As a little late Summer getaway before our baby girl arrives and to celebrate our first wedding anniversary, we chose to escape to Salzburg, Austria for a few days in September.
We flew to Munich with Eurowings, a really affordable option, and then rented a car for the two and a bit hour drive across the border to Salzburg. With an early morning flight, it meant that we arrived at our airbnb late afternoon so had a nice bit of downtime in the evening while it was still light to explore and find our bearings.
I’m going to do a full blog post about the incredible food we ate on our trip, so I’ll save the restaurant recommendations for then, but I thought I’d share our city highlights if you’re planning a visit to Salzburg in the future –
First up, get a Salzburg card. This tourist card gives you free admission to many of the main attractions of the city and includes all travel on public transport. You can choose from a 24-, 48- or 72 hour card and buy either online or at most hotels, tourist offices and bus or train stations. Online or with the brochure, you can see of all the entries to different attractions that are included in the card price so you can plan your days to make the most of it.
All of our highlights below were included in the price of the 48 hour card and some also allow you to skip the queues, which is worth bearing in mind if you go at high season –
- Cable car, Untersberg
- We drove to Grodig, about 25 minutes outside the city, to take the gondola ride to the Geirereck mountain station at 1776m. Its a short, 10 minute ride but if you pick a clear day for it there are panoramic views from the top – to Salzburg, Berchtesgaden and beyond – and you can hike a little higher to take in some of the summits
- Hellbrunn palace and trick fountains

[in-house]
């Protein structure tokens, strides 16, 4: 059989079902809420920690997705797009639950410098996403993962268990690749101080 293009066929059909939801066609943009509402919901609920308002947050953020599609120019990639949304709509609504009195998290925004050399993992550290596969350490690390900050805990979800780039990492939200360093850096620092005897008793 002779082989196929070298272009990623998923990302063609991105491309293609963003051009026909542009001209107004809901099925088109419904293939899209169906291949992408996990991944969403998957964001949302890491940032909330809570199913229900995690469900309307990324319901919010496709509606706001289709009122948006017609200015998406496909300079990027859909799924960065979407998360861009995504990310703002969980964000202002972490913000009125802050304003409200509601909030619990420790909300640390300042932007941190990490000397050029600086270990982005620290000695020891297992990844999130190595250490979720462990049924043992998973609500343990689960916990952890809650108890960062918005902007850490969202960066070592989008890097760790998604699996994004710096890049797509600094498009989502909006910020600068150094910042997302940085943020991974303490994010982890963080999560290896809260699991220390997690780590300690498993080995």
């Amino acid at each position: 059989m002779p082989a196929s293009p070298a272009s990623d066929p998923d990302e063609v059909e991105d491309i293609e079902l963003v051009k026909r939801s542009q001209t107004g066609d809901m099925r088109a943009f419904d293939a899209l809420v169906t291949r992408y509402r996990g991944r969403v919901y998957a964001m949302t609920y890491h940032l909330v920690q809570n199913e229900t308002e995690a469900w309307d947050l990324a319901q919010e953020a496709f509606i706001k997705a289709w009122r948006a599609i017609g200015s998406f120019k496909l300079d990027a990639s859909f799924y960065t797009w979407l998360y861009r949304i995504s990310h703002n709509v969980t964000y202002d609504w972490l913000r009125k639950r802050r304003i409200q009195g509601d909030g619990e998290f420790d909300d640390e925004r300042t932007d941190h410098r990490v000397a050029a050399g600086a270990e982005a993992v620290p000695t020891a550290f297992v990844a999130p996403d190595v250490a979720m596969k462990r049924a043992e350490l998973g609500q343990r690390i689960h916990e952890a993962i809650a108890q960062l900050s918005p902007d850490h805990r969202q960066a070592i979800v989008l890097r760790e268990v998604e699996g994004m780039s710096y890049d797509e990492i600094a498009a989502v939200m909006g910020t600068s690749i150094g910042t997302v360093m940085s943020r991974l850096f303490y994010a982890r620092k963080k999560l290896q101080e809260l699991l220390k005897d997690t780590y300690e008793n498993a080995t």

- We did this on the same day as the cable car, above, as they’re just a short drive apart. I think this was my favourite afternoon of the trip just because it was so nice to wander around the beautiful gardens in the sunshine and relax. When you arrive you’ll be given a time for the guided tour which is a must – a previous archbishop of Salzburg designed these unique trick fountains, using the Hellbrunn mountain as its natural source of water, around the palace to entertain his guests, and today they definitely keep both children and adult visitors on their toes!
- Mozart’s residence and birthplace
- Two separate museums across the river from one another, but both worth a visit to get to know more about this amazing musician and character. The exhibitions include some of Mozart’s original documents and portraits, as well as his violin and fortepiano.
- Museum of modern art
- Set high above the rooftops of Salzburg, we walked here from the fortress which I’d highly recommend for the views. The museum itself is set over four levels and rotating exhibitions are stylishly presented in unique open spaces.
- Hohensalzburg fortress and museums
- The ‘castle on the hill’ is the emblem of Salzburg and built in 1077 it changed the city’s skyline forever. It is Central Europe’s largest fully preserved castle and it certainly feels like it as you work your way around all of the rooms and many museums within. You can walk to the fortress on foot from the Baroque historical district, or take the Fortress Funicular, which is also included in the Salzburg card.
Other things we loved but didn’t have an entry fee were
- Kapuzinerberg tower – this defence tower is a nice walk up the other hill in Salzburg, not the one that the fortress stands on, and is much quieter. There are lovely views on the way up and down and a restaurant on top for a well-deserved drink
- Mirabell Palace gardens – right in the heart of the city, these gardens are a joy to wander on sunny day
- Cafe Tomeselli – perfect for a bit of cafe culture, visit one of the most highly reputed coffee houses in Europe in the stylish and traditional cafes of the Old Town